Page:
"I have sworn upon the altar of God, eternal hostility against every form of tyranny over the mind of man." --
President and Mrs. Bush
Commemorate 265th Birthday of Thomas Jefferson
April 14, 2008
THE PRESIDENT: Thank you all. Thanks for coming. Please be seated. Welcome to the White House. Laura and I are so honored you are here. I welcome members of my Cabinet, members of the United States Senate, folks who work in the White House, the Governor of Virginia and Anne Holton. Thank you all for coming. We're really happy you're here.
We're here tonight to commemorate the 265th birthday of Thomas Jefferson, here in a room where he once walked and in a home where he once lived. In this house, President Jefferson spread the word that liberty was the right of every individual. In this house, Jefferson sent Lewis and Clark off on the mission that helped make America a continental nation. And in this house, Jefferson was known to receive guests in his bathrobe and slippers. (Laughter.) Laura said no. (Laughter.) I don't have a bathrobe. (Laughter.)
With a single sentence, Thomas Jefferson changed the history of the world. After countless centuries when the powerful and the privileged governed as they pleased, Jefferson proclaimed as a self-evident truth that liberty was a right given to all people by an Almighty.
Here in America, that truth was not fully realized in Jefferson's own lifetime. As he observed the condition of slaves in America, Jefferson said, "I tremble for my country when I reflect that God is just" and "that his justice cannot sleep forever." Less than 40 years after his death, justice was awakened in America and a new era of freedom dawned.
Today, on the banks of the Tidal Basin, a statue of Thomas Jefferson stands in a rotunda that is a memorial to both the man and the ideas that built this nation. There, on any day of the week, you will find men and women of all creeds, colors, races and religions. You will find scholars, schoolchildren and visitors from every part of our country. And you will find each of them looking upward in quiet reflection on the liturgy of freedom -- the words of Thomas Jefferson inscribed on the memorial's walls.
The power of Jefferson's words do not stop at water's edge. They beckon the friends of liberty on even the most distant shores. They're a source of inspiration for people in young democracies like Afghanistan and Lebanon and Iraq. And they are a source of hope for people in nations like Belarus and Burma, Cuba, Venezuela, Iran, Syria, North Korea and Zimbabwe, where the struggle for freedom continues.
Thomas Jefferson left us on July 4, 1826 -- fifty years to the day after our Declaration of Independence was adopted. In one of the great harmonies of history, his friend and rival John Adams died on the very same day. Adams' last words were, "Thomas Jefferson survives." And he still does today. And he will live on forever, because the desire to live in freedom is the eternal hope of mankind.
Thomas Jefferson believed that education is the cornerstone of a free society, so it's therefore little surprise that he viewed the founding of the University of Virginia as one of his top achievements, as we know from both of your talks. He called the building of this school the last service he could render his country, saying, "Could I see it open? I would not ask an hour more of life."
But in fact Thomas Jefferson lived a little over a year after the University of Virginia opened its doors. During this time he was involved in the University activities, and he invited students, including a young Edgar Allan Poe, to dine with him each Sunday at nearby Monticello.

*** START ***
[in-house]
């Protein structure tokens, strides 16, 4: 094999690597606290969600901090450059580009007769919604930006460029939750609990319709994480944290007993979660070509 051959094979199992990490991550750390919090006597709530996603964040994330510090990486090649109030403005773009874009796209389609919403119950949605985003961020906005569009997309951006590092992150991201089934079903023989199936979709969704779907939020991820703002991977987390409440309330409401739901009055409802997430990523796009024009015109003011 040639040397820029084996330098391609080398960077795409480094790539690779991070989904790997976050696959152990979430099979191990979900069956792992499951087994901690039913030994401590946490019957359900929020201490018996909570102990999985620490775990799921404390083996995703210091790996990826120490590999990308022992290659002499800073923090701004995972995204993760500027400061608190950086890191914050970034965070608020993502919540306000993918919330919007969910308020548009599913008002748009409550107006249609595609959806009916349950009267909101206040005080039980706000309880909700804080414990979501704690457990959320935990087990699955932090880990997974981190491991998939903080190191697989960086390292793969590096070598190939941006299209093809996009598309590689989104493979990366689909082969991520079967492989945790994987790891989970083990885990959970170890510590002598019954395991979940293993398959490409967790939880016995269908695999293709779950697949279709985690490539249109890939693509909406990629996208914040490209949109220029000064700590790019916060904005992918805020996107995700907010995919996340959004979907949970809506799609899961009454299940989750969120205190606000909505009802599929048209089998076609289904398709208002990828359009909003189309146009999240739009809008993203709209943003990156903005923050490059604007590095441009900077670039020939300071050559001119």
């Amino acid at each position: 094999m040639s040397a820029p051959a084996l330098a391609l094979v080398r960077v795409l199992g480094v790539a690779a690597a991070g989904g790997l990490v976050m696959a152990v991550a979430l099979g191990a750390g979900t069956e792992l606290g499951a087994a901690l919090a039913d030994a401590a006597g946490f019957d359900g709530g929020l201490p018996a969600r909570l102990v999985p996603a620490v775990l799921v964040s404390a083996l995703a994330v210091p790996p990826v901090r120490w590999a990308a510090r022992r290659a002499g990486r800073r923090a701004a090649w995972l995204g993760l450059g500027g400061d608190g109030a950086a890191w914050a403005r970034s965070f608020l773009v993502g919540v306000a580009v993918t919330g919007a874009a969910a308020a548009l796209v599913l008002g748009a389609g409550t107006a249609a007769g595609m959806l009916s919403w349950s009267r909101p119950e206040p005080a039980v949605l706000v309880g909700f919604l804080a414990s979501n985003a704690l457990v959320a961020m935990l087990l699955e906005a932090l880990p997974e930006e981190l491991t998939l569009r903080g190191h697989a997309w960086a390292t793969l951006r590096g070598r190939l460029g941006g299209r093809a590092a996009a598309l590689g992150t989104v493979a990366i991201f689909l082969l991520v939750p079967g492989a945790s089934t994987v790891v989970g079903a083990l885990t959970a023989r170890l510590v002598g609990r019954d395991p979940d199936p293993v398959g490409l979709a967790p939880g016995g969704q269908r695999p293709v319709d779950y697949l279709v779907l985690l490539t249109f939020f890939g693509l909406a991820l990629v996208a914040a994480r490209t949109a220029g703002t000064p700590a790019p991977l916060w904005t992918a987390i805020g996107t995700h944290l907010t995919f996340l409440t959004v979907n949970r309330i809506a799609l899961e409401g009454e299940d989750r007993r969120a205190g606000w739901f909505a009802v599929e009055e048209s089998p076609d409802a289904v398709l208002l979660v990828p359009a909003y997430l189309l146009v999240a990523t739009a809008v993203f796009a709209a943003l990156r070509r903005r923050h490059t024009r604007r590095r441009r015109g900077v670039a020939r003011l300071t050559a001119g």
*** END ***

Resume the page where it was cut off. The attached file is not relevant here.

Today, Jefferson still shapes the lives of the students at the school he founded. The architecture of his academical village encourages free study in a collaborative environment, and UVA's philosophy of student self-governance epitomizes our third President's democratic ideals.
"One of my favorite economics essays from which I've drawn bottomless inspiration is Leonard Read's 'I, Pencil.' ...
Read traces the family tree of the pencil from the Oregon loggers who harvest its cedar wood, to the California millworkers who cut the wood into thin slats, to Mississippi refinery workers, to the Dutch East Indies farmers who produce an oil used to make erasers. ...
Read illuminates: 'There is a fact still more astounding: The absence of a master mind, of anyone dictating or forcibly directing these countless actions which bring me into being. No trace of such a person can be found. Instead, we find the Invisible Hand at work.' ...
Appreciating this voluntary configuration of human energies, Read argued, is key to possessing 'an absolutely essential ingredient for freedom: a faith in free people. Freedom is impossible without this faith.'
Indeed. Without that faith, we are susceptible to the force of class-warfare mobs and the arrogance of command-and-control bureaucrats in Washington who believe the role of private American entrepreneurs, producers and wealth generators is to 'grow the economy' and who 'think at some point you have made enough money.'
The progressives who want to bring down 'Wall Street' will snipe that [Apple co-founder Steve] Jobs was one of 'theirs,' not 'ours.' He belonged to no one. He was transcendently committed to excellence and beauty and innovation. And yes, he made gobs of money pursuing it all while benefiting hundreds of millions of people around the world whom he never met, but who shed a deep river of tears upon learning of his death [last] week.
From 'I, Pencil' to iPhone, such is the profound, everlasting miracle of iCapitalism -- a triumph of individualism over collectivism, freedom over force and markets over master planning.
To borrow an old Apple slogan: It just works."
Lois J. Crawford